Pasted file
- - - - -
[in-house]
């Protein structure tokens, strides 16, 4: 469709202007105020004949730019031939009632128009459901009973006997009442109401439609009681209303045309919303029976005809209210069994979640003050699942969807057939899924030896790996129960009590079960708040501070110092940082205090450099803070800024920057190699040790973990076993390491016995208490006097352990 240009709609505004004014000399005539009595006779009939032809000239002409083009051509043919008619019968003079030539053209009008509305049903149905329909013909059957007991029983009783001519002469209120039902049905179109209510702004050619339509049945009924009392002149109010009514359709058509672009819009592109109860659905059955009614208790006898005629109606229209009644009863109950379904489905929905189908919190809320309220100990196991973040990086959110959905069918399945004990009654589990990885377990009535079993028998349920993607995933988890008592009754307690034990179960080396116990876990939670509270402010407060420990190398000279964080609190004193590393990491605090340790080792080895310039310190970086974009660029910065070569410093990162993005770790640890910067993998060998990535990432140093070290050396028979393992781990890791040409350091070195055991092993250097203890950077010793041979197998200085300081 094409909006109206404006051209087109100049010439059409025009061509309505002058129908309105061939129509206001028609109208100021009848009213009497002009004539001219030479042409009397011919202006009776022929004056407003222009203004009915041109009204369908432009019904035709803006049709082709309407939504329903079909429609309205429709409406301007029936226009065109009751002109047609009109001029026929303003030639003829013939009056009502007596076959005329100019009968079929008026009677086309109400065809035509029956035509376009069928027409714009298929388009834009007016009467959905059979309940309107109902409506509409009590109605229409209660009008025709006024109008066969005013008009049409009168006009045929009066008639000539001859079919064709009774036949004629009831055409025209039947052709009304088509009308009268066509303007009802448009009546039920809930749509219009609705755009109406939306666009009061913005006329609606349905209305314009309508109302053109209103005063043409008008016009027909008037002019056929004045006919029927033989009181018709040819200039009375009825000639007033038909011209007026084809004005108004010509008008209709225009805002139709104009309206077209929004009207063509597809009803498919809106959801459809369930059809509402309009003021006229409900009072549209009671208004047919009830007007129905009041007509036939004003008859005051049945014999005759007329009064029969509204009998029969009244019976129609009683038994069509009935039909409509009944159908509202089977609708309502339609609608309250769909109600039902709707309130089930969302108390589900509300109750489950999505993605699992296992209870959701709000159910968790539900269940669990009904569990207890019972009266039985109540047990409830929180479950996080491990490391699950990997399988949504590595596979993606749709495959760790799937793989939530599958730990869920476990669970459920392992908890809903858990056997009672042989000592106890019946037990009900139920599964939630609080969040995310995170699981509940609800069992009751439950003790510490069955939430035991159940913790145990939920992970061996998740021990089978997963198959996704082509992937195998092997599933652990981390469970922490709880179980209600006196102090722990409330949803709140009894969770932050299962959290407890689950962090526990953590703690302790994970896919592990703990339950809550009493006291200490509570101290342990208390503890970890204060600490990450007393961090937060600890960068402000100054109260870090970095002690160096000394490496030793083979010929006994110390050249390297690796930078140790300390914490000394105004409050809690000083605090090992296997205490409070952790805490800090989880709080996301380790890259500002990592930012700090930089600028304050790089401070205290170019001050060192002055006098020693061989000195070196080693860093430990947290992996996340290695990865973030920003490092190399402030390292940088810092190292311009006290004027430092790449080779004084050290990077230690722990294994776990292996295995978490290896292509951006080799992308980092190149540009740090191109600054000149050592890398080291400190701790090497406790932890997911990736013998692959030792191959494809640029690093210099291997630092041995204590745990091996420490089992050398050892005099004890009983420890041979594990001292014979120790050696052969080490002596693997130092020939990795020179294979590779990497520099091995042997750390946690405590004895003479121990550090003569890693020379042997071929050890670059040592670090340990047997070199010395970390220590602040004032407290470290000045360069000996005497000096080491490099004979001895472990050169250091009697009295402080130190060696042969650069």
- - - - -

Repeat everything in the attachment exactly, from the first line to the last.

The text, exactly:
[in-house]
């Protein structure tokens, strides 16, 4: 469709202007105020004949730019031939009632128009459901009973006997009442109401439609009681209303045309919303029976005809209210069994979640003050699942969807057939899924030896790996129960009590079960708040501070110092940082205090450099803070800024920057190699040790973990076993390491016995208490006097352990 240009709609505004004014000399005539009595006779009939032809000239002409083009051509043919008619019968003079030539053209009008509305049903149905329909013909059957007991029983009783001519002469209120039902049905179109209510702004050619339509049945009924009392002149109010009514359709058509672009819009592109109860659905059955009614208790006898005629109606229209009644009863109950379904489905929905189908919190809320309220100990196991973040990086959110959905069918399945004990009654589990990885377990009535079993028998349920993607995933988890008592009754307690034990179960080396116990876990939670509270402010407060420990190398000279964080609190004193590393990491605090340790080792080895310039310190970086974009660029910065070569410093990162993005770790640890910067993998060998990535990432140093070290050396028979393992781990890791040409350091070195055991092993250097203890950077010793041979197998200085300081 094409909006109206404006051209087109100049010439059409025009061509309505002058129908309105061939129509206001028609109208100021009848009213009497002009004539001219030479042409009397011919202006009776022929004056407003222009203004009915041109009204369908432009019904035709803006049709082709309407939504329903079909429609309205429709409406301007029936226009065109009751002109047609009109001029026929303003030639003829013939009056009502007596076959005329100019009968079929008026009677086309109400065809035509029956035509376009069928027409714009298929388009834009007016009467959905059979309940309107109902409506509409009590109605229409209660009008025709006024109008066969005013008009049409009168006009045929009066008639000539001859079919064709009774036949004629009831055409025209039947052709009304088509009308009268066509303007009802448009009546039920809930749509219009609705755009109406939306666009009061913005006329609606349905209305314009309508109302053109209103005063043409008008016009027909008037002019056929004045006919029927033989009181018709040819200039009375009825000639007033038909011209007026084809004005108004010509008008209709225009805002139709104009309206077209929004009207063509597809009803498919809106959801459809369930059809509402309009003021006229409900009072549209009671208004047919009830007007129905009041007509036939004003008859005051049945014999005759007329009064029969509204009998029969009244019976129609009683038994069509009935039909409509009944159908509202089977609708309502339609609608309250769909109600039902709707309130089930969302108390589900509300109750489950999505993605699992296992209870959701709000159910968790539900269940669990009904569990207890019972009266039985109540047990409830929180479950996080491990490391699950990997399988949504590595596979993606749709495959760790799937793989939530599958730990869920476990669970459920392992908890809903858990056997009672042989000592106890019946037990009900139920599964939630609080969040995310995170699981509940609800069992009751439950003790510490069955939430035991159940913790145990939920992970061996998740021990089978997963198959996704082509992937195998092997599933652990981390469970922490709880179980209600006196102090722990409330949803709140009894969770932050299962959290407890689950962090526990953590703690302790994970896919592990703990339950809550009493006291200490509570101290342990208390503890970890204060600490990450007393961090937060600890960068402000100054109260870090970095002690160096000394490496030793083979010929006994110390050249390297690796930078140790300390914490000394105004409050809690000083605090090992296997205490409070952790805490800090989880709080996301380790890259500002990592930012700090930089600028304050790089401070205290170019001050060192002055006098020693061989000195070196080693860093430990947290992996996340290695990865973030920003490092190399402030390292940088810092190292311009006290004027430092790449080779004084050290990077230690722990294994776990292996295995978490290896292509951006080799992308980092190149540009740090191109600054000149050592890398080291400190701790090497406790932890997911990736013998692959030792191959494809640029690093210099291997630092041995204590745990091996420490089992050398050892005099004890009983420890041979594990001292014979120790050696052969080490002596693997130092020939990795020179294979590779990497520099091995042997750390946690405590004895003479121990550090003569890693020379042997071929050890670059040592670090340990047997070199010395970390220590602040004032407290470290000045360069000996005497000096080491490099004979001895472990050169250091009697009295402080130190060696042969650069």